Chances are, you or someone you know is dealing with ailments that contribute to heart disease, such as being overweight, having high cholesterol or being inactive. Fortunately, making just a few lifestyle changes can significantly reduce your risk.
This doesn’t mean you have to give up all your favorite foods, just make a few modifications. For instance, instead of grabbing a handful of potato chips, try substituting Georgia Pecans, which will help keep you full in between meals.
While eating healthy is important, exercising for just 30 minutes a day can also greatly reduce your chances of having heart disease. Studies show that for every hour of walking, you increase you life expectancy by two years. So, simply walking in your neighborhood or taking a lunchtime stroll is effective.
What you eat can also raise or lower cholesterol levels. Including one-and-a-half ounces of pecans daily as part of a heart-healthy diet may reduce cholesterol and lower the risk of heart disease. Researchers at Loma Linda University and New Mexico State University have found that levels of the so-called “bad” cholesterol (LDL) drop when pecans are part of a daily diet. That’s because pecans contain beta-sitosterol, a natural cholesterol-lowering compound. The American Heart Association has also certified Georgia Pecans (halves and pieces) as a Heart Check-mark food for its contribution to an overall heart-healthy diet*.
Newly released research from Harvard School of Public Health and Brigham and Women’s Hospital University also shows that people who eat one ounce of nuts, including pecans, seven days a week had a 20% lower chance of dying from a variety of causes – including heart disease, stroke, respiratory illness and cancer.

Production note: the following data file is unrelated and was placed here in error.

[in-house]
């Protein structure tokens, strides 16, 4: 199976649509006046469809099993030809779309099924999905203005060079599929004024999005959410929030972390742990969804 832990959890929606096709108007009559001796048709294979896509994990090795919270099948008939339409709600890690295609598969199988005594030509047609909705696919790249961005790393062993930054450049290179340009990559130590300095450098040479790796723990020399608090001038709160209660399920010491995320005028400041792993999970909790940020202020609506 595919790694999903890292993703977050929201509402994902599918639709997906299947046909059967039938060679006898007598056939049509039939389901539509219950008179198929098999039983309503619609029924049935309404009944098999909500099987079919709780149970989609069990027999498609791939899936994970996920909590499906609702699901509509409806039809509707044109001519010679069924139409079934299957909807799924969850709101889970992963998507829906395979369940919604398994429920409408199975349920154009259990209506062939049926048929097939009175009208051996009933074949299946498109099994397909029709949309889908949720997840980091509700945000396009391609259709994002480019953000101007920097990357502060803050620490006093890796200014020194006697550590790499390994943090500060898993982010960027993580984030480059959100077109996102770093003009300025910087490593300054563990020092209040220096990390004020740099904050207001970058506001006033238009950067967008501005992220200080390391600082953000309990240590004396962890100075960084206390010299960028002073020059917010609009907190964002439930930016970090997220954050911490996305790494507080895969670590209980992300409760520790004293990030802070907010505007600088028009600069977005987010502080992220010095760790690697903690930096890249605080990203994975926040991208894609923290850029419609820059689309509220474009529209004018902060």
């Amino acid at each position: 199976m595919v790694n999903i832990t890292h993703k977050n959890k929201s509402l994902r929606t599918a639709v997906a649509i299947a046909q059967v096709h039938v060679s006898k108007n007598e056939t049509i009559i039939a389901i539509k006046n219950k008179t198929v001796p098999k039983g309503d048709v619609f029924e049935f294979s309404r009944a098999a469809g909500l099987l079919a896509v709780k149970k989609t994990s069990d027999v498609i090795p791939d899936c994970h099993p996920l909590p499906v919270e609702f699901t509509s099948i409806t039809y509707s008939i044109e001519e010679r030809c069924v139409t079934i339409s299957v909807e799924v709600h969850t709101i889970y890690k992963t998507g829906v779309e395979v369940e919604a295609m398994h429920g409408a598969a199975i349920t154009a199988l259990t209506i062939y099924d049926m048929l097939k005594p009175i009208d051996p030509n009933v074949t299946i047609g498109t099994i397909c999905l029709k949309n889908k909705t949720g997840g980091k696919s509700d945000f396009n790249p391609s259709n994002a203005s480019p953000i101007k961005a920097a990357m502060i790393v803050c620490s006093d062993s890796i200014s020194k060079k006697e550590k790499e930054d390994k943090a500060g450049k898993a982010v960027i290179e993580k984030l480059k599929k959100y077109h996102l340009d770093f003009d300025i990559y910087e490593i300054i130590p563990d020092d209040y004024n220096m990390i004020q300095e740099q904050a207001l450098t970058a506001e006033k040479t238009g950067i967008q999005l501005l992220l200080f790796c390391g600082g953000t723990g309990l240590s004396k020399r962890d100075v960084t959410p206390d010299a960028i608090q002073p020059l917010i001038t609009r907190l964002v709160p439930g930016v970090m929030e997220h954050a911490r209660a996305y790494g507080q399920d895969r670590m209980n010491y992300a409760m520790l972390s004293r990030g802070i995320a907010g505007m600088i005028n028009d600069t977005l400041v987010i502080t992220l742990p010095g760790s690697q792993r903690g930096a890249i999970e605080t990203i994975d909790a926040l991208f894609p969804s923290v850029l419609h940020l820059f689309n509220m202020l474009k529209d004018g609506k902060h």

Georgia Pecans are also an excellent source of antioxidants. With the highest amount of antioxidants of any other tree nut, Georgia Pecans have earned the title, “The AntioxiNUT.” The antioxidant compounds found naturally in pecans - including vitamin E, ellagic acid and flavonoids, - may help prevent disease-causing oxidation in cells that have been linked to a host of ailments, including heart disease, cancer and Alzheimer’s disease.
Stress may contribute to a multitude of ailments, from headaches to overeating. Overtime, chronic stress weakens the immune system and may even damage artery walls in the heart. While the connection between stress, high blood pressure and heart disease isn’t entirely understood, managing stress is important.
By making healthy food choices, adding Georgia Pecans to your diet and taking a few minutes to exercise and banishing stress, the month of February can be the start of a whole new you.
* Please note that the Heart-Check Food Certification does not apply to recipes, scientific research by an organization other than the AHA, and links to other information unless expressly stated. For more information, see the AHA nutrition guidelines at: heartcheckmark.org/guidelines.